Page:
• So we want to use the class DBS.

  • We're going to use class B semi colon de limiter again when you're dealing with store procedures and store functions, that the limiter becomes very important concept.

  • So again, currently, we're using to semi colon as a delimit er we're going to go in.

  • So we're in the class d B now.

  • We're gonna do show tables just so we know what we're dealing with with the tables.

  • So we have the tables, we have parts and we have vendors.

  • We do describe parts, so describe the E S.

  • C will describe the information basically the schema of the parts table semi colon so we can see we have a field we've apart i d number.

  • So this is just kind of like the the I.

  • D.

  • Number for parts.

  • It is an auto increments.

  • So every part has its own number, and it is a primary key.

  • We don't really worry about that.

  • That's just use more for again the back and stuff to make sure the database doesn't screw anything up.

  • Then we have apart hyphen R Apart, underscore name that is a text type.

  • Then we have part underscore Price.

  • That's what we're gonna be dealing with today.

  • That is a float.

  • So the the data type is going to be important here.

  • And then we had the vendor underscore I d that we're not going to worry about at all today, and that is going to be an integer.

  • Then just to see what's going on with this particular table.

  • Would you select all, uh, from parts.

  • So this will select all columns, all records from parts table.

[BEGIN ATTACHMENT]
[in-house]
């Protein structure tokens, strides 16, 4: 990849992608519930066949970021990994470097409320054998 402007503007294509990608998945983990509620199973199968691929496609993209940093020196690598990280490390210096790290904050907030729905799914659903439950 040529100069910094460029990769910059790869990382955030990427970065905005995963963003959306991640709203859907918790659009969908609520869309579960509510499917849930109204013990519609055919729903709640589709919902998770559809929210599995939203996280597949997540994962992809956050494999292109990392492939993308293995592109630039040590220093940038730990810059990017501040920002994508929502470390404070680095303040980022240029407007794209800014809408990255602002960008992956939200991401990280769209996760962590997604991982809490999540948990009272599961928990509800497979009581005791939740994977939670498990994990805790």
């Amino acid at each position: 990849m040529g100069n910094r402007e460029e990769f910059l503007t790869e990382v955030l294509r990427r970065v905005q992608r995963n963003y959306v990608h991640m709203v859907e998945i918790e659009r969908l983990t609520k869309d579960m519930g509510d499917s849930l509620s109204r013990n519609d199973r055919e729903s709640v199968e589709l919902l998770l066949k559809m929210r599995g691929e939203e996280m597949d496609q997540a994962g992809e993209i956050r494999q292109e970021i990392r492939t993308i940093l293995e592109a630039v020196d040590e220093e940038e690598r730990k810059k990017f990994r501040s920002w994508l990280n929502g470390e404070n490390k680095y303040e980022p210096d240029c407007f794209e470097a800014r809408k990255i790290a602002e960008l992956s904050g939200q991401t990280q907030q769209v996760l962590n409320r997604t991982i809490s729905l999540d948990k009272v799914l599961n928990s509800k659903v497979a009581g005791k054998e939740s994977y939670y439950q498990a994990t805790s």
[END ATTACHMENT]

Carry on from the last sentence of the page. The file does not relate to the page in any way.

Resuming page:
• And so, as we can see here, we have a cog with a rod.

  • We have a sprocket nut, a washer and a flan, and we've got prices $11.50 $2.50 $8.50 So on and so forth.

  • So this is one of the important things, right?

  • If you're gonna be creating something, a stored function, make sure that you're a table exists makes you your table.

  • The schema for your table looks, how it's supposed to look on.

  • Then make sure there's actually some records within the table.

  • You know, a lot of people go out there and they'll create a function to an empty table or they'll create a function and they'll screw everything up because they don't know what data types or whatever their table allows for.

  • So the big one that we're gonna be looking at today is park Underscore Price and the data type for that is flock.

  • And we can see again $11.50 $2.50 $8.50.

  • So again, when your time out an integer an integer is a data type that is a whole number 1 10 220 that is an integer A float is basically with a decimal 2200.11 11.52 point five, 6.252 point one That is a float.

  • There's also decimal data types and all kinds of other data times.

  • But we just use float today and all I need to know is that it is a full s with that let me control clear of screen again.

  • And so now the first thing that we need to do is we need to set the delimit er just like we did in the store procedures class.

  • Eso we do is delimit er and then we're going to do dollar sign dollar side.

  • You could put this theoretically to whatever delimit or you want it to be on dso.

  • What this means is that my sequel will not try to process what we type in Dill sees dollar sign, dollar sign and then I hit enter.

  • When I create the function that I'm about to show you, there's gonna be a number of different semi colons in there.

  • If we did not modify the delimit er at this point in time, as soon as I typed in semi Colon then I hit enter.

  • It would try toe process, the half aborted crap that I had just written before I could actually complete everything.